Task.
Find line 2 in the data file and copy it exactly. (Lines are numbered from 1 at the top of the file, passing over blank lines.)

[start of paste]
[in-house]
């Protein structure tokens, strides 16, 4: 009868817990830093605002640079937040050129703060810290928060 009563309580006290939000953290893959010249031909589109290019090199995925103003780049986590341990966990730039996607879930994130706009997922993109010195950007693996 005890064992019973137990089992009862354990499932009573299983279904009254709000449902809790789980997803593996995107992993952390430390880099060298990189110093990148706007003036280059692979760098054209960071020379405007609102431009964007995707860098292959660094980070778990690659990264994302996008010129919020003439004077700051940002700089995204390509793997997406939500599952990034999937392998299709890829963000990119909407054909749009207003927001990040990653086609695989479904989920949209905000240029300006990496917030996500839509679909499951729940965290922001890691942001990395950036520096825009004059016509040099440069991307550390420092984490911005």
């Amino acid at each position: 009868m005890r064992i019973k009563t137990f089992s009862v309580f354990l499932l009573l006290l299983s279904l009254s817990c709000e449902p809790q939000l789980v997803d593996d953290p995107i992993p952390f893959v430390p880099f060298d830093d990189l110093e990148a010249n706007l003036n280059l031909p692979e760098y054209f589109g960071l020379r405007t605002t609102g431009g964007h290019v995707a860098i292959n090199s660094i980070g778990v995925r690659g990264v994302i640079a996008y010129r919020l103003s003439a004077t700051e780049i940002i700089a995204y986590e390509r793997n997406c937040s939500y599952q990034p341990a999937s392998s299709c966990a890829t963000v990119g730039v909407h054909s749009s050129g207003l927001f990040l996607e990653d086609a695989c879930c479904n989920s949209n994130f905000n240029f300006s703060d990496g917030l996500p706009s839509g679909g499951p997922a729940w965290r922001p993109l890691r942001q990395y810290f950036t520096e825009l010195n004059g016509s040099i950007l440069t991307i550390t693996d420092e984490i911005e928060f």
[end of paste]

């Protein structure tokens, strides 16, 4: 009868817990830093605002640079937040050129703060810290928060 009563309580006290939000953290893959010249031909589109290019090199995925103003780049986590341990966990730039996607879930994130706009997922993109010195950007693996 005890064992019973137990089992009862354990499932009573299983279904009254709000449902809790789980997803593996995107992993952390430390880099060298990189110093990148706007003036280059692979760098054209960071020379405007609102431009964007995707860098292959660094980070778990690659990264994302996008010129919020003439004077700051940002700089995204390509793997997406939500599952990034999937392998299709890829963000990119909407054909749009207003927001990040990653086609695989479904989920949209905000240029300006990496917030996500839509679909499951729940965290922001890691942001990395950036520096825009004059016509040099440069991307550390420092984490911005």